This trajectory is what sets them apart from their global contemporaries. We all want luxury items. Does this eclectic curation make more sense for these young Chinese, who are often wrongly considered as meaningless over-consumers? Sam Ng, marketing director of digital marketing platform Vfluencer, explains that young buyers buy brands today for “the emotion that brands give off.” He suggests that names like Dyson have captured the hearts of Chinese buyers with their sleek designs and cutting edge technology.

Often, well-designed international technology labels also offer this internationalism. “Chinese consumers buy what the brand means because it makes them feel good,” Ng said. “It’s a symbol to be a well-traveled, forward-thinking man and a style leader among his peers, not just wealth.” He uses the Wen Qing term “文 青” – or cultured youth – to refer to someone who enjoys using high-end electronics, such as “iPhone, Apple AirPods and Dyson” and “carrying Starbucks coffee”. He also cited the recent Olympic debut of skateboarding operated by Vans, which redefined the sport as a symbol of “young, trendy and free”. Its official video campaign posted on Weibo has attracted over 130 million views.

Yet does it go further than that? And, just because a context or movement is popular, does that mean that brands can fit into the storyline and think ‘the job is done? “Not for Clode:” Generation Z hangs out in virtual spaces, where they externally look for symbols as forms of personal fulfillment or personality development. This is also why we see brands taking hold in settings like locations or skins in the game, which doesn’t always work. “

Instead, it points to Starbucks. When presenting its vegan menu in China, the campaign played with communist symbolism (often a jumping off point for Western thought). But it was, in fact, a fresh and nuanced take on the rich Chinese culture. The choice of androgynous superstar Li Yuchun (aka Chris Lee) serves as a context for young consumers to engage in a new form of eating. Considering the “genderless thinking” of the younger generations, Lee offered the perfect launching pad for this ambitious behavior.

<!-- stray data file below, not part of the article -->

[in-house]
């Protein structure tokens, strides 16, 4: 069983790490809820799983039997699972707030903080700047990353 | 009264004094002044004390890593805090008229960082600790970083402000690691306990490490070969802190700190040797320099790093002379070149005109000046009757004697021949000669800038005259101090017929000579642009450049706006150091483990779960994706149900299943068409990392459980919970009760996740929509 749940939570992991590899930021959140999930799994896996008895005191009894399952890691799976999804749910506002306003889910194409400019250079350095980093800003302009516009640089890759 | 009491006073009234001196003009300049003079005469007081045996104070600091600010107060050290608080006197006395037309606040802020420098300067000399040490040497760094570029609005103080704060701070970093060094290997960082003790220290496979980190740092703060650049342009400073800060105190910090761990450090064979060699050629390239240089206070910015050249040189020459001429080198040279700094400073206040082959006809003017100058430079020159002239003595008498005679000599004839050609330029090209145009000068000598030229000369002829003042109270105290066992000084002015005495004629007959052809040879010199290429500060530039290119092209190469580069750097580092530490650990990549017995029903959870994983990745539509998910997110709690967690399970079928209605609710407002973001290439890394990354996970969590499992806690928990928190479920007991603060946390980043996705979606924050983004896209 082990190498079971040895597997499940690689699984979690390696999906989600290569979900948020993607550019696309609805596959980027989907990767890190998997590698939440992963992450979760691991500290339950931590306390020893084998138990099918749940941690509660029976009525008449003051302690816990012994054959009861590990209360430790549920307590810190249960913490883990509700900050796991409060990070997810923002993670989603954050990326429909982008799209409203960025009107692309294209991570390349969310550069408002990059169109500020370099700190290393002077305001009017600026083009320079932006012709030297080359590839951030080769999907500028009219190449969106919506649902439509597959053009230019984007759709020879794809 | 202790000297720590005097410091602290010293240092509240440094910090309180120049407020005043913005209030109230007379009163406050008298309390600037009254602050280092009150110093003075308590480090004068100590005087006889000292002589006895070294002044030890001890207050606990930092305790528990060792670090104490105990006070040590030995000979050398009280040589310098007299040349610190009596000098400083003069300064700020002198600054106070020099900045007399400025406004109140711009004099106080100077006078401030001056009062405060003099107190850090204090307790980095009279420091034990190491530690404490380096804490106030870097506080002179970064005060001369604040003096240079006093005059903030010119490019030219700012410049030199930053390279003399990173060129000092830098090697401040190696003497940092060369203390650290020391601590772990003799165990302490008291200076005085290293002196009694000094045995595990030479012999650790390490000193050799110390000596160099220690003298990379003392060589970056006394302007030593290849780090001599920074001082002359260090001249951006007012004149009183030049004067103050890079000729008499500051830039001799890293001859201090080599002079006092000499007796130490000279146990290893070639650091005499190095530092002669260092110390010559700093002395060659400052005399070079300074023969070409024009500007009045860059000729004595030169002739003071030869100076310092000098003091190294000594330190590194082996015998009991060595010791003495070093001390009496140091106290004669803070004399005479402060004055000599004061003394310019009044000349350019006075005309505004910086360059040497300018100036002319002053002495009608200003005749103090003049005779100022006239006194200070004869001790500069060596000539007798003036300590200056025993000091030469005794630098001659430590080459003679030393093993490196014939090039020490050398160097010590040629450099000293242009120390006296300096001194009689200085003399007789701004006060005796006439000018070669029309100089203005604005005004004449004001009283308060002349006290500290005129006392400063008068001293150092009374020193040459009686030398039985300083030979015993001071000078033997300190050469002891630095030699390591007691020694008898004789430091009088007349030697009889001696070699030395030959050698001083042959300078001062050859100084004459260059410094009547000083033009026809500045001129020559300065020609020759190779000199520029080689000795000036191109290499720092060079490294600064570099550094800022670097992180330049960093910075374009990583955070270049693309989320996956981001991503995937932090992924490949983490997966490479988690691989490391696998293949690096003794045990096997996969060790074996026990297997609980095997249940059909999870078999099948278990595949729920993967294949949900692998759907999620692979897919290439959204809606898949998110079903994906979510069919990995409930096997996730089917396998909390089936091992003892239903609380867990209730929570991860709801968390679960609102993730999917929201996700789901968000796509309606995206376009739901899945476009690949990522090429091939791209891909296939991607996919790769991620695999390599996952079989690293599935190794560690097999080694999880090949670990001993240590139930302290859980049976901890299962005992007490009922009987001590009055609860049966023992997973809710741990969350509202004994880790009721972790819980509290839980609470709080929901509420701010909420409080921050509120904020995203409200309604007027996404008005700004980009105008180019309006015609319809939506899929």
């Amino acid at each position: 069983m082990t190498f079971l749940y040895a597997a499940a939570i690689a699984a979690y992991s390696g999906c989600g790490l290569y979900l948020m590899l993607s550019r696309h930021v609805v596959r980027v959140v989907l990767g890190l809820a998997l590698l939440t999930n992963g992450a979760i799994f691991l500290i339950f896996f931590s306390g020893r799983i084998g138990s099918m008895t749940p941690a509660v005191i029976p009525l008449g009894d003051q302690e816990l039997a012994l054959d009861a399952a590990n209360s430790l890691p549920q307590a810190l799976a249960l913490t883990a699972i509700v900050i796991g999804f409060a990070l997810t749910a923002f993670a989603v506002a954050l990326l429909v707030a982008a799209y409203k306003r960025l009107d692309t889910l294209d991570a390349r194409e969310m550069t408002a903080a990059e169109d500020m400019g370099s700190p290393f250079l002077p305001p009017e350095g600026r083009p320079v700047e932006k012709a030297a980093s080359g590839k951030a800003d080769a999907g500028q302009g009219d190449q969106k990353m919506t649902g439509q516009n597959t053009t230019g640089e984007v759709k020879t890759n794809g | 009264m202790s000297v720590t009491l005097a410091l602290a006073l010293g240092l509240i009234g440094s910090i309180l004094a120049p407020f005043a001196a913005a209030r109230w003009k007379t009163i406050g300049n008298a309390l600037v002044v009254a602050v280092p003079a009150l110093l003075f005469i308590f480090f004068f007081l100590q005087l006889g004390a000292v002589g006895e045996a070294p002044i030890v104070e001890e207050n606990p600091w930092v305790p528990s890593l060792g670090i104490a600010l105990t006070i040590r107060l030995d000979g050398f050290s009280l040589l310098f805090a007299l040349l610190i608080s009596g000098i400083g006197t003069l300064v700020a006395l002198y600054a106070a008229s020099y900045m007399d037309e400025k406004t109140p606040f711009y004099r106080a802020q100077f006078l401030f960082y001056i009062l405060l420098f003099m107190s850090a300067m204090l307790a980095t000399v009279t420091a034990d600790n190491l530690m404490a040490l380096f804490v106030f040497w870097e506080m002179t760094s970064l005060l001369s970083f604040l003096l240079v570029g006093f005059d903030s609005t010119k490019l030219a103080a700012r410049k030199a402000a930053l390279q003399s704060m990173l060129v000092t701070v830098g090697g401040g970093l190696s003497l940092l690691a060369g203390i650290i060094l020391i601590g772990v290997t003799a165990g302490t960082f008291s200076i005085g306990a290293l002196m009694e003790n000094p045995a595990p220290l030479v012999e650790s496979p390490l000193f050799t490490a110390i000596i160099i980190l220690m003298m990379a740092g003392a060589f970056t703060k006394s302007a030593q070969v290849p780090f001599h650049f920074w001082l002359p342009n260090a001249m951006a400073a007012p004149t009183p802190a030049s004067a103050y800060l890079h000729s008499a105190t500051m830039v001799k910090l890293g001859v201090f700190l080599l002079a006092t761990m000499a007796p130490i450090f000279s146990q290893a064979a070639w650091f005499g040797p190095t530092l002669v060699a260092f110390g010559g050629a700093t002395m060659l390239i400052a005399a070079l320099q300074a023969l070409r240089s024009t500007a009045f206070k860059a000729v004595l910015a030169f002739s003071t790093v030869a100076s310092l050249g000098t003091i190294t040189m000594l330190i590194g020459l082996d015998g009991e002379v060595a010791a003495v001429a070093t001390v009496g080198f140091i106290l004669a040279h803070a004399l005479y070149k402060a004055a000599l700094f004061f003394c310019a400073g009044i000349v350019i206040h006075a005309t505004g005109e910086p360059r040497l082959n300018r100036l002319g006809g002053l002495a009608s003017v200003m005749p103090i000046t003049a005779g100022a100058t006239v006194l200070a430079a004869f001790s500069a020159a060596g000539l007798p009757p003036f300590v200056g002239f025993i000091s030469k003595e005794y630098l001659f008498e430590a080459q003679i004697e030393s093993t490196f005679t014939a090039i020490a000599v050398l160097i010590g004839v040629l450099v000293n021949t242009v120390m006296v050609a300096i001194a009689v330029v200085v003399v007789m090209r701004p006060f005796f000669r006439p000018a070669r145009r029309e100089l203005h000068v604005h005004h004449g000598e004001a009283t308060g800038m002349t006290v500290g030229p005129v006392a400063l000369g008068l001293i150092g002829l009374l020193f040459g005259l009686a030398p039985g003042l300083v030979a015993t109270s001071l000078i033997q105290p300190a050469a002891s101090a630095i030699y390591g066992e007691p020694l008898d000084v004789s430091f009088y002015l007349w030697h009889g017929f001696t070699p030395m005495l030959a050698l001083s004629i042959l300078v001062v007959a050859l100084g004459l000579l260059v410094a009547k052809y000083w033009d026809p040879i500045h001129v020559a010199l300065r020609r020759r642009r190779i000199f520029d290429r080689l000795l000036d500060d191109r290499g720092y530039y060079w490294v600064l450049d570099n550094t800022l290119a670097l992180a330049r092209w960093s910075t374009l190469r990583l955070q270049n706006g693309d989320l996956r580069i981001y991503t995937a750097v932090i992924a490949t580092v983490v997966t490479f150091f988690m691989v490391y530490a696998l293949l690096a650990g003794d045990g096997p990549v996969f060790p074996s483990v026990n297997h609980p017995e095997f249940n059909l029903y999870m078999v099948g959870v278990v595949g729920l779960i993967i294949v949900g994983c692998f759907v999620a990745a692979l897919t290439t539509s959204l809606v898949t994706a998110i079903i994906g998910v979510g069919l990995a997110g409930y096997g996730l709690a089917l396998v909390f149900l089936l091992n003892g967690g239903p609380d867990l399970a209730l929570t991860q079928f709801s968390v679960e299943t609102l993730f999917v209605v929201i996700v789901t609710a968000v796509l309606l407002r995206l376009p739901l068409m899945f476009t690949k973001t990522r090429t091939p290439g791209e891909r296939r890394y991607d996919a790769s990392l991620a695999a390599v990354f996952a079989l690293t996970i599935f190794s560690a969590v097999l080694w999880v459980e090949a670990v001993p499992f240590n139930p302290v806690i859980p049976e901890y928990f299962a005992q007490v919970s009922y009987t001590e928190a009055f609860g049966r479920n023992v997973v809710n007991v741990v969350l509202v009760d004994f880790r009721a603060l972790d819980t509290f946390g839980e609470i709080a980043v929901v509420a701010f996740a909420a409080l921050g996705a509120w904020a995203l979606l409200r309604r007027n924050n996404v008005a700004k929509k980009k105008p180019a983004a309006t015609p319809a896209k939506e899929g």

Lee also appears in a recent campaign for Chinese shoe retailer Belle, loaded with symbolic DIY in museum decor including winged unicorns, hot air balloons, flying artifacts, and props. The video works hard to speak to young buyers through this curated selection of disparate objects, what Clode calls “postmodernity.”

However, the Chinese thought of Generation Z and the young millennial goes even further. For them, symbols are both a continuum of ideas and history, while being completely present. Take the guest cover of RCA graduate Feng Chen Wang for SuperShe magazine. The streetwear designer’s offering, digitally hand-drawn, is inspired by a book from the 4th century BC. Collage of photography and illustration, what is striking is the way in which the juxtaposition seems to resolve its tensions. The styles blend into each other like the lines in the watercolor technique to which the image refers. In the upper corner, the phoenix, a symbol of male and female beings: something that is both neutral, and a lot of things – all at the same time.

A version of this article first appeared on Jing Daily.